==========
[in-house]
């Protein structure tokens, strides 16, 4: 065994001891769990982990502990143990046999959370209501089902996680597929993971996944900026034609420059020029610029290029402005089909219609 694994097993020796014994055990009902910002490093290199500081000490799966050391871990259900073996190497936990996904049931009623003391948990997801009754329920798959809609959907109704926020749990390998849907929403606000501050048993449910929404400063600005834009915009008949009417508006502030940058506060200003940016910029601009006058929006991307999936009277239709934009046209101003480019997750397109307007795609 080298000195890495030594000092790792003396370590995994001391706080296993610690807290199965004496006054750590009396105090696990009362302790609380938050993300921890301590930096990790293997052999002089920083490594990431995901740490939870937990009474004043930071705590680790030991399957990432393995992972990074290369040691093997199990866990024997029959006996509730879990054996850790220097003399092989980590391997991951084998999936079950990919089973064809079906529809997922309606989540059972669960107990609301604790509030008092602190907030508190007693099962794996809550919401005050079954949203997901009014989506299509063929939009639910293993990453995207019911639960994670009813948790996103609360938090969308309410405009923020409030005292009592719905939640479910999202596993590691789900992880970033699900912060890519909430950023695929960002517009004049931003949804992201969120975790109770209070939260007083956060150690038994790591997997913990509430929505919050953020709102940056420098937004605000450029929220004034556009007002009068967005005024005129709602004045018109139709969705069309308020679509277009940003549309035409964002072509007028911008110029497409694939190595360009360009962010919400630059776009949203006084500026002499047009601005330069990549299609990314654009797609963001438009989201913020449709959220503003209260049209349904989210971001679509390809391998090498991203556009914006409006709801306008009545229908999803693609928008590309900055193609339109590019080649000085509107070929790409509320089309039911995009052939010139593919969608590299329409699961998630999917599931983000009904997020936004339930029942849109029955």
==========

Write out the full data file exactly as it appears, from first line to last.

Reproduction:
[in-house]
């Protein structure tokens, strides 16, 4: 065994001891769990982990502990143990046999959370209501089902996680597929993971996944900026034609420059020029610029290029402005089909219609 694994097993020796014994055990009902910002490093290199500081000490799966050391871990259900073996190497936990996904049931009623003391948990997801009754329920798959809609959907109704926020749990390998849907929403606000501050048993449910929404400063600005834009915009008949009417508006502030940058506060200003940016910029601009006058929006991307999936009277239709934009046209101003480019997750397109307007795609 080298000195890495030594000092790792003396370590995994001391706080296993610690807290199965004496006054750590009396105090696990009362302790609380938050993300921890301590930096990790293997052999002089920083490594990431995901740490939870937990009474004043930071705590680790030991399957990432393995992972990074290369040691093997199990866990024997029959006996509730879990054996850790220097003399092989980590391997991951084998999936079950990919089973064809079906529809997922309606989540059972669960107990609301604790509030008092602190907030508190007693099962794996809550919401005050079954949203997901009014989506299509063929939009639910293993990453995207019911639960994670009813948790996103609360938090969308309410405009923020409030005292009592719905939640479910999202596993590691789900992880970033699900912060890519909430950023695929960002517009004049931003949804992201969120975790109770209070939260007083956060150690038994790591997997913990509430929505919050953020709102940056420098937004605000450029929220004034556009007002009068967005005024005129709602004045018109139709969705069309308020679509277009940003549309035409964002072509007028911008110029497409694939190595360009360009962010919400630059776009949203006084500026002499047009601005330069990549299609990314654009797609963001438009989201913020449709959220503003209260049209349904989210971001679509390809391998090498991203556009914006409006709801306008009545229908999803693609928008590309900055193609339109590019080649000085509107070929790409509320089309039911995009052939010139593919969608590299329409699961998630999917599931983000009904997020936004339930029942849109029955």